At some point during this holiday season, Uncle Bob or Great Aunt Margaret are bound to sneak in a nap in front of the fireplace. You, in turn, will up the volume on the TV to drown out the “Zzzzzz.”
These relatives may not always have been snorers—chances are when they were kids they slept quietly. Adults who snore loudly may have obstructive sleep apnea and should be evaluated for this and associated problems such as high blood pressure, heart problems and daytime sleepiness. In adults, snoring is usually due to excessive weight gain. On the other hand, snoring in children is often due to recurrent colds that swell the adenoids and tonsils…which sometimes get large enough to block airflow through the upper airway (nose and throat).
Snoring occurs in children when adenoid and tonsil tissue block the airway during sleep. The muscles of the tongue and inside the mouth are relaxed during sleep. This partial blockage in the back of the throat causes vibration and noise (snoring) when breathing in and out. It tends to be the worse during rapid eye movement (REM) sleep when muscle tone is even more relaxed.
Snoring is common: up to 20 percent of children snore most nights. Mild intermittent snoring is generally nothing to worry about as long as breathing is easy (not strained) and rhythmic. However, it is a problem when the snoring and blockage is severe enough to cause obstructive sleep apnea. This occurs in about 1 percent to 2 percent of children. In this situation, the obstruction makes the child’s sleep so restless and fragmented that he or she does not get a good night of sleep. It may result in repetitive brief episodes of a lack of oxygen to the brain that wake the child from sleep briefly 30 to 60 times through the night!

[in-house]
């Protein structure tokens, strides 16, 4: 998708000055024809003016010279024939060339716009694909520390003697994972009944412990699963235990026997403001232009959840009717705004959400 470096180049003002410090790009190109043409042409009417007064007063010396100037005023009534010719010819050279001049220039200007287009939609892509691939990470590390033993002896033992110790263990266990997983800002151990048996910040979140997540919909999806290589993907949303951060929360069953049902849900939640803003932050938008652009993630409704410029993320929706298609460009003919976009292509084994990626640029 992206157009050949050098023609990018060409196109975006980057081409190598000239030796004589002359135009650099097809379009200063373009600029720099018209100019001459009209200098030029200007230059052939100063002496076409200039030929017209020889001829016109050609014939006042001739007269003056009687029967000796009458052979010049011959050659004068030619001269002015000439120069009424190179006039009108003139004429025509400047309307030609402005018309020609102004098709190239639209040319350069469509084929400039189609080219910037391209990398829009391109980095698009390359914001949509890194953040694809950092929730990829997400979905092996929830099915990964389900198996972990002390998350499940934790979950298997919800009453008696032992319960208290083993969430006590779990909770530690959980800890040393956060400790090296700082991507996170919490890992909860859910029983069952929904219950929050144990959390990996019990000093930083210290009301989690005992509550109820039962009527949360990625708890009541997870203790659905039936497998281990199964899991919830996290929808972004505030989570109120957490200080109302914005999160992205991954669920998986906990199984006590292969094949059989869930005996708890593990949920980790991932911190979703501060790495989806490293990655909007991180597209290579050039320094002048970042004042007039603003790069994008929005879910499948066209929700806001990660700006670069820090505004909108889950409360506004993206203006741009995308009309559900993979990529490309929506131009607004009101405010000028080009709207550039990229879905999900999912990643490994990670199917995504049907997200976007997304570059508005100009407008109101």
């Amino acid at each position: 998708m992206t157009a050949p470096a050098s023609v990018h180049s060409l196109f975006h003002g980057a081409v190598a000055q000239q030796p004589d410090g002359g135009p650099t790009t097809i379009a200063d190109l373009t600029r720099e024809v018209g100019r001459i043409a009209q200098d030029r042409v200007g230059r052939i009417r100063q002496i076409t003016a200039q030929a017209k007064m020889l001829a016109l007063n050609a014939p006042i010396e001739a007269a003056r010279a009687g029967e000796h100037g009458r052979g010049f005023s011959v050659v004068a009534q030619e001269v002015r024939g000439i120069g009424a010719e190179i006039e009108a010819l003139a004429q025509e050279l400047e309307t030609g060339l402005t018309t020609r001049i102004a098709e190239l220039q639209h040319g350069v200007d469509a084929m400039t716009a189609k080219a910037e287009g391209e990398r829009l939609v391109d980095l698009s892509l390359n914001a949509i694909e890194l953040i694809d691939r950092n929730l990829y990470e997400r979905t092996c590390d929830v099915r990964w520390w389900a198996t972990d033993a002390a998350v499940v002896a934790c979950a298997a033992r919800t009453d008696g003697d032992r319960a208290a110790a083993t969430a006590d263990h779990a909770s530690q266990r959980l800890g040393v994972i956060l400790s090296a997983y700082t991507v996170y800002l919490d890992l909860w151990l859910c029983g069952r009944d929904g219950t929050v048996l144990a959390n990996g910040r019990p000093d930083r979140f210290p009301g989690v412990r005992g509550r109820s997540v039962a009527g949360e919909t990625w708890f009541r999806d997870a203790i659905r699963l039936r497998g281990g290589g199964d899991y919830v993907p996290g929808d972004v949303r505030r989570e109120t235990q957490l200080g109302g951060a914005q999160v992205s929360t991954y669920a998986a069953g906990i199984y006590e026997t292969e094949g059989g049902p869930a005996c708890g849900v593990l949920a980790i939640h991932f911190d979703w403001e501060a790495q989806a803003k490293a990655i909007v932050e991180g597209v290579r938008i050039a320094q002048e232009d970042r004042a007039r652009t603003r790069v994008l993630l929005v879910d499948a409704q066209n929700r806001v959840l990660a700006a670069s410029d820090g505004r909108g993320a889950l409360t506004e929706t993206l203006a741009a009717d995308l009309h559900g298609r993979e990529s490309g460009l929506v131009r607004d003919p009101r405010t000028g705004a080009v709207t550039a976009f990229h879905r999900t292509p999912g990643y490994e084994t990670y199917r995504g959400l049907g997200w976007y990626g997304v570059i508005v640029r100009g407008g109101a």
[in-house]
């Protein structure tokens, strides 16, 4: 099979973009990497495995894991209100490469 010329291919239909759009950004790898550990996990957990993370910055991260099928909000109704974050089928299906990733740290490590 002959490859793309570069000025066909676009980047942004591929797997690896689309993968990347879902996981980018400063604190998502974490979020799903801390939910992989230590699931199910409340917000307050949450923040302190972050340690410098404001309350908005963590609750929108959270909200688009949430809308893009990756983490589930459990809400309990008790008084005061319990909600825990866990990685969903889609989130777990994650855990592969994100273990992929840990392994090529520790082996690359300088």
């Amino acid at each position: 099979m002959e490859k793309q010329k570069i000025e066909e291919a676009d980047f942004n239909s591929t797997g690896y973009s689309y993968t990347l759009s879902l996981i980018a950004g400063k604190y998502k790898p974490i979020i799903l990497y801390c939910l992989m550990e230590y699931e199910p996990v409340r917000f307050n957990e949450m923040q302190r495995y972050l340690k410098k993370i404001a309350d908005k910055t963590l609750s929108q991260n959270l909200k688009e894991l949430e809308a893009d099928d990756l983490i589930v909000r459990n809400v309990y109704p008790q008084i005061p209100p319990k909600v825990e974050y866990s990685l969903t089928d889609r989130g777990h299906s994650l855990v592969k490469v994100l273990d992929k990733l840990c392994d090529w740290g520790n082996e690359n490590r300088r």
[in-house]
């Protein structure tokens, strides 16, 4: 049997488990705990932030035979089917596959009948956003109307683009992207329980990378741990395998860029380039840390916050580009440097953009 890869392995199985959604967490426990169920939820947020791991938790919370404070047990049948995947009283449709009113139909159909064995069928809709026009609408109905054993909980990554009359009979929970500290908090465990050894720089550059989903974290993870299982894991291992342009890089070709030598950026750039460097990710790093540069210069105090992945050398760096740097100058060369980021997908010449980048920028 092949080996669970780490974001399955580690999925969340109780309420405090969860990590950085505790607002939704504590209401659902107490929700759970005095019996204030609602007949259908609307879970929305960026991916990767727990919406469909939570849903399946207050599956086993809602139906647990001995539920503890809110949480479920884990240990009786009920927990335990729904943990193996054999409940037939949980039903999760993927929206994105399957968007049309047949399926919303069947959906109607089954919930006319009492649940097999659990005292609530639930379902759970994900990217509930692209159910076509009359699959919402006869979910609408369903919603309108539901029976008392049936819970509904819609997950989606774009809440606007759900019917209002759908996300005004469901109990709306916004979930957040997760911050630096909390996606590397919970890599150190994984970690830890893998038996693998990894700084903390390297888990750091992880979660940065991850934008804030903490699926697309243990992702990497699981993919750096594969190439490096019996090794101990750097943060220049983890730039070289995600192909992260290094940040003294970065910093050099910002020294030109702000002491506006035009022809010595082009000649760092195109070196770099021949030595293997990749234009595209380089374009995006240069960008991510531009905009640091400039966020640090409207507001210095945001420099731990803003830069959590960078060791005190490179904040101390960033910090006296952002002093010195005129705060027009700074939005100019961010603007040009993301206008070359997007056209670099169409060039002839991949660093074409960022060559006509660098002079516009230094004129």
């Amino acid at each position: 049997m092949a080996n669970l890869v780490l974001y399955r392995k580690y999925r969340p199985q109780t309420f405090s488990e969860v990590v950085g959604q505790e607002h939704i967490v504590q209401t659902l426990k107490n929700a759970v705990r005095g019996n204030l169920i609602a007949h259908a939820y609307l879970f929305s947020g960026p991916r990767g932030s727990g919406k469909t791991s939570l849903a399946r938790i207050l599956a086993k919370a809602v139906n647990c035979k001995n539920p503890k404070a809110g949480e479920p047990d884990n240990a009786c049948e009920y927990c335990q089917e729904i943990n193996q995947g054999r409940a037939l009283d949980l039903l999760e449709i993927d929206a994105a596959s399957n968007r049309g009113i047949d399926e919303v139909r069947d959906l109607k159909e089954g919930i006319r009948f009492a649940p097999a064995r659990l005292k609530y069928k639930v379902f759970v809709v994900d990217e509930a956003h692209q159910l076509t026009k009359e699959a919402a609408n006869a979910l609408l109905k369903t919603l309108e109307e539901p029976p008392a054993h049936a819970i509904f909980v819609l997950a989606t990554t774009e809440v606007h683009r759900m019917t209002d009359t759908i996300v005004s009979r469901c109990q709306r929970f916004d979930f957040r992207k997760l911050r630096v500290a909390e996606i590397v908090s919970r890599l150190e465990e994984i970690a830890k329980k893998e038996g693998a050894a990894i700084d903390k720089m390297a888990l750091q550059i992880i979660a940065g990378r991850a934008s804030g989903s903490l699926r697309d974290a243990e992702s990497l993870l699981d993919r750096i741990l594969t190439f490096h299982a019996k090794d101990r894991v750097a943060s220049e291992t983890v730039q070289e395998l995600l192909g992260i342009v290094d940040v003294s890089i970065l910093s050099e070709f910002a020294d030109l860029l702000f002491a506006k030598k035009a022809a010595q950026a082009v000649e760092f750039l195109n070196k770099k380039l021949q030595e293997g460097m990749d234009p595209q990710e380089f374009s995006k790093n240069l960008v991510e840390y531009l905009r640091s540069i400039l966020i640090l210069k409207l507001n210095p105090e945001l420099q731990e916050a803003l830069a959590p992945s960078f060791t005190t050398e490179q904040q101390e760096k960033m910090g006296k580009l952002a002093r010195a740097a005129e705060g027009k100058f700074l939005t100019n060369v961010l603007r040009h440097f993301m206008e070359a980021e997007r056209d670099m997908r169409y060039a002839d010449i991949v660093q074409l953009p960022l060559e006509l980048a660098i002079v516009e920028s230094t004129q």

Most parents (and teachers) know the look of a sleepy child: the toddler or preschooler who is cranky during the day or the school age child who has difficulty listening, sitting still and/or paying attention. If this sounds like your child, talk to your child’s health care provider about seeing a sleep specialist for a more complete evaluation. An overnight sleep study may be needed to accurately diagnose obstructive sleep apnea. Several very effective treatment options are available including nasal sprays, medication(s), breathing machines or having the tonsils and adenoids removed.
You can “rest” with assurance, the Children’s Sleep Center is here to help, so your child can have sweet dreams, good mornings and happy healthy days.